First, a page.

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In Praise of Chico

Ron Rivera.  While I have come back into the Lovie Smith believers circle after flirting with the haters after the 2006 season, I confess that I would have loved to see him kicked to the curb to bring Ron back to the Bears, this time as head coach.  I can think of at least one former Bears player with an NFL Championship won as a player under his belt who did alright when he came back to coach here, and with Rivera's success in leading the defense all the way to our last Super Bowl appearance, I am fairly confident that he could do good things here if he was the man in charge.  Follow me below the fold while I wish for what could have been and break down was has been.

Ron Rivera was still a young pup in '85, and while he saw more time on special teams than he did with the D - understandable when you've got Mike Singletary, Otis Wilson, and Wilber Marshall ahead of you on the depth chart - he did a more than admirable job of filling in while the other guys took a breather or got some well-earned rest after knocking the other team out of the game.  He finally got his chance as a full-time starter in 1988, and while his numbers aren't eye-popping, he was a consistent presence on the field and played with the ferocity a Bears defender needs.  As a coach, however, his bona fides couldn't be better.  He spent five years studying under blitzing genius Tim Johnson of the Eagles, experience that was more than clear when he came back home in 2004 to head up Lovie's defense.  While the Tampa 2 isn't known for its blitzing, the '04-'06 Bears were experts at getting after the quarterback.  Whether it was a four-man rush, the classic "mug" look with linebackers lining up over the center, or an all-out attack that had echoes of Buddy Ryan, you just knew that Rivera would find ways to get his guys in position to make big plays when they needed them most.  And, having learned from Mike Ditka how to be a player-turned-coach, you know he could fire up the cats as well as anyone.  It is still perplexing to me why he was let go after 2006, but as I can remember hearing him say in an interview, sometimes you have to leave to be able to come back. 

I just knew that Ron had been talking over the Bears playbook with Norv Turner in that opening 2007 match-up against the Chargers.  The Bears were able to stifle LT and the Chargers passing attack with solid defense, but Turner had drawn up a perfect play to take advantage of our defense.  He sent Tomlinson out on a run off-tackle to the right knowing that the Bears would run to the ball, and LT wound up and threw a touchdown to a wide-open receiver.  The play looked something more like what Mike Ditka would have drawn up with Walter Payton in mind rather than something that Norv Turner's Coryell playbook would call for.  It was just the kind of trick play to take advantage of our sometimes over-aggressive pursuit of the ball and got the Chargers one of only two touchdowns in the `4-3 defensive slugfest.  It doesn't hurt Rivera's resume that he had to learn how to run the preferred 3-4 defense of Norv Turner while coaching the Chargers, experience which would help him game-plan on both sides of the ball as the 3-4 once again becomes the dominant defensive style of the NFL.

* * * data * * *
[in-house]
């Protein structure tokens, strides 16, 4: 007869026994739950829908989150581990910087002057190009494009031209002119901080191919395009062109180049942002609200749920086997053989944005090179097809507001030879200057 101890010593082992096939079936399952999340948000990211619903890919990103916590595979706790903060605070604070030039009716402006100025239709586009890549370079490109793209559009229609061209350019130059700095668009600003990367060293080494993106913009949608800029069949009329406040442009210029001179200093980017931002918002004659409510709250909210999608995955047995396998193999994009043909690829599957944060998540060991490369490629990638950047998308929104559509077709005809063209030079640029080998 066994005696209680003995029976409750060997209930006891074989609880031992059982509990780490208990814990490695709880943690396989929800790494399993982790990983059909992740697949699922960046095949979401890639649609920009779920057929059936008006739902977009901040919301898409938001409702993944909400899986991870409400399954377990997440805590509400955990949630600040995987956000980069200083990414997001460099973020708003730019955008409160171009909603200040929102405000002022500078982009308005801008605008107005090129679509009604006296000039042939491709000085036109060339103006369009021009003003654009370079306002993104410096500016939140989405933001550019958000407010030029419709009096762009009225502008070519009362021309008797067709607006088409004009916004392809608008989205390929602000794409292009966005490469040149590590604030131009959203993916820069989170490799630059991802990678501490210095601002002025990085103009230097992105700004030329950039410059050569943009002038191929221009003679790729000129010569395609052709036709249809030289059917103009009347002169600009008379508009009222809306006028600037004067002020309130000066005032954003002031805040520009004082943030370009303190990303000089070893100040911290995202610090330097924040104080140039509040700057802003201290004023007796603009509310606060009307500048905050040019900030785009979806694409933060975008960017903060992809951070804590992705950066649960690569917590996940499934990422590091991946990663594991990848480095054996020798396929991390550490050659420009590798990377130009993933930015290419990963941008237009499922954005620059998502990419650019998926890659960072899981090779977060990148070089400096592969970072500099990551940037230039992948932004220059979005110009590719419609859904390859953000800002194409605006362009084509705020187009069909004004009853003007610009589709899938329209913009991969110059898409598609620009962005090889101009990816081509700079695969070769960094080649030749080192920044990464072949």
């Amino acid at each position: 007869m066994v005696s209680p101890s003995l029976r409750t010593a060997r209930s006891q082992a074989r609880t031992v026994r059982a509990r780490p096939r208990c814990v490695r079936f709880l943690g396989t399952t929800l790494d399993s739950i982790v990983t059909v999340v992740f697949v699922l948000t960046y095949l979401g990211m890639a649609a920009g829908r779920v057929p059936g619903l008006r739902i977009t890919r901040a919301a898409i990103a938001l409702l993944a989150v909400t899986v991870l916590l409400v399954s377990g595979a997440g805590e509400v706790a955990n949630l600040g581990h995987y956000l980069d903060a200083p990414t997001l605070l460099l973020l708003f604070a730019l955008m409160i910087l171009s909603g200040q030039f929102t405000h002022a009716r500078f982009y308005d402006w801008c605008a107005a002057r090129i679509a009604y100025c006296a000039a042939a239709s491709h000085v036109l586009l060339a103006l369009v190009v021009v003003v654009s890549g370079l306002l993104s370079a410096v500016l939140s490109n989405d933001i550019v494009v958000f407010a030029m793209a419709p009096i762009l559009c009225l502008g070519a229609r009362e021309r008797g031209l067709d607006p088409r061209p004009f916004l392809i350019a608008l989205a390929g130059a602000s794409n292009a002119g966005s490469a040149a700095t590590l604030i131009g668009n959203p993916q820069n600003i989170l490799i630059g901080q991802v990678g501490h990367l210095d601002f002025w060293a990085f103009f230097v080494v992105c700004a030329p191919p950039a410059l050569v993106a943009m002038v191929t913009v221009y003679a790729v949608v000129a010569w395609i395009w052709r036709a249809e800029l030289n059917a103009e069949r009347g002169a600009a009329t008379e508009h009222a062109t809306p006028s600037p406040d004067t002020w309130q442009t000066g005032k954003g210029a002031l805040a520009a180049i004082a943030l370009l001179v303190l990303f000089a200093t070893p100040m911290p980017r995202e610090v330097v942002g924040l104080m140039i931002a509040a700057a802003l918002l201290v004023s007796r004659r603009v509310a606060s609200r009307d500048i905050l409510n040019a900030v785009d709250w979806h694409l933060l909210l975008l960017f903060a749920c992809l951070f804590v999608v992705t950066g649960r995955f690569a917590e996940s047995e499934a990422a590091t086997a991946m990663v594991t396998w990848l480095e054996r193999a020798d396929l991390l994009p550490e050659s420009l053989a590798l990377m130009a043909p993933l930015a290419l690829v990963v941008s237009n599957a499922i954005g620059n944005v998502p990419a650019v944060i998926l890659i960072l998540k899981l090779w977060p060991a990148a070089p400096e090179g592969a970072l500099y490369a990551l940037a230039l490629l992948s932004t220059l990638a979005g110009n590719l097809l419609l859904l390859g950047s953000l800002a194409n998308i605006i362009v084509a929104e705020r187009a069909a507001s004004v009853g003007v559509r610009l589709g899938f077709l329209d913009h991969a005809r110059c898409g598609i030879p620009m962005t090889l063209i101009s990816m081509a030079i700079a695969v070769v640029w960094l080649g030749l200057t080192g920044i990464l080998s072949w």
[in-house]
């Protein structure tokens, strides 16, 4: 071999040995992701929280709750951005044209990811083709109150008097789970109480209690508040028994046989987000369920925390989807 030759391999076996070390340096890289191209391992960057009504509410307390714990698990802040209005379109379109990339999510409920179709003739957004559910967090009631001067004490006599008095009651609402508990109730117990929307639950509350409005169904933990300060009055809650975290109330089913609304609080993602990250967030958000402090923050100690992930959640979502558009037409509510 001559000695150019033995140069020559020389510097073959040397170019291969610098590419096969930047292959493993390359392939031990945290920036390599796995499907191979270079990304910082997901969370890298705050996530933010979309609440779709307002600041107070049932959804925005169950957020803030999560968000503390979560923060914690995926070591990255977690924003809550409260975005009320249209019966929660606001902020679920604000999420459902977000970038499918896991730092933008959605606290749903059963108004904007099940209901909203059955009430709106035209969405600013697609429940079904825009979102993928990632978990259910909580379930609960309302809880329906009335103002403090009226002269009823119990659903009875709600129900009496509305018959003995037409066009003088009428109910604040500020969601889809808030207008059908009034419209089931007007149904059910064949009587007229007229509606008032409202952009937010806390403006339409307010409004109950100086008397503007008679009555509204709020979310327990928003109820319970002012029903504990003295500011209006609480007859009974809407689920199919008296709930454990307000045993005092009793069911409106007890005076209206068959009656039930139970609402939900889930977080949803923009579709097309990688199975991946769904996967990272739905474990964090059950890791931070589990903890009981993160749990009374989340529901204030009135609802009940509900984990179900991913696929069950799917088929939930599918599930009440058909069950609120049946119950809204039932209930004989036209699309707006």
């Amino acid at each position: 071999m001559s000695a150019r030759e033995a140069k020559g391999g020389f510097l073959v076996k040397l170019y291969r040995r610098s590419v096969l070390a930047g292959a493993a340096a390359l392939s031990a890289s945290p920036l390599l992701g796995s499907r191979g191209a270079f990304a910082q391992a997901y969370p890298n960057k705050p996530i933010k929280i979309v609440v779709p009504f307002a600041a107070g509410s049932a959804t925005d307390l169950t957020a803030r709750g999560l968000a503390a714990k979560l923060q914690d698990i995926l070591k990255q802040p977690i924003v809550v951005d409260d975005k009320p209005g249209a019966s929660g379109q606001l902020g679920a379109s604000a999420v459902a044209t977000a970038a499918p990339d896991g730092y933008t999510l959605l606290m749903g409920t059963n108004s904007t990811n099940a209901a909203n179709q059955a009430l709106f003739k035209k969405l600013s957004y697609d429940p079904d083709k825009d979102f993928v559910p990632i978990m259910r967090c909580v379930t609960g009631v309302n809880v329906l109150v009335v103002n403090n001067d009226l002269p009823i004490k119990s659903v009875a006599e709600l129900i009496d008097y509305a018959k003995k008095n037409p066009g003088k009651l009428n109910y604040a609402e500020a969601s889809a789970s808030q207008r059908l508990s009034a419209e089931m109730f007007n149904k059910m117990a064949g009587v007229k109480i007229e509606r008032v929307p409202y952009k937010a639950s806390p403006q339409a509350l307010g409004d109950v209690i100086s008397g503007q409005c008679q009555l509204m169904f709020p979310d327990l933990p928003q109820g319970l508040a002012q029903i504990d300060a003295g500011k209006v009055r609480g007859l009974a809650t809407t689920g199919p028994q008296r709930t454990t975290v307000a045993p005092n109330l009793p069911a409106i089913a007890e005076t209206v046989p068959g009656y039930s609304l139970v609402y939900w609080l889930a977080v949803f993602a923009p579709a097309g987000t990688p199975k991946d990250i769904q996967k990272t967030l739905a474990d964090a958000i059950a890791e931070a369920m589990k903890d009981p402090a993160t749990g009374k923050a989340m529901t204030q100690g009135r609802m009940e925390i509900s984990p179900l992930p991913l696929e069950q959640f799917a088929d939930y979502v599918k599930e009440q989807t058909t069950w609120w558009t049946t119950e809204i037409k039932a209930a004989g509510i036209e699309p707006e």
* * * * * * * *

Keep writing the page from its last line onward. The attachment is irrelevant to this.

Speaking of the Coryell offense, Rivera has defending it pretty well mastered.  He went 2-0 against Martz's version of it when we played the Lions in 2006, and after playing against it every day in practice, you have to think he knows the type of looks we will be giving him this week.  What worries me more, however, is his knowledge of our defense.  After serving as Lovie's minion for three years, he knows the ins and outs of the playbook as well as anybody.  With a young gun under center in the form of Cam Newton and solid offensive production so far this season, you have to think that it will be a surprisingly good match up for the Panthers despite how it might look on paper.  While I will certainly be rooting against him on Sunday - which I will fortunately get to do in person - part of me would much rather have the former Bear on the home side of the field again.  The upside is that no matter what happens Sunday, a Bear will be coming out on top.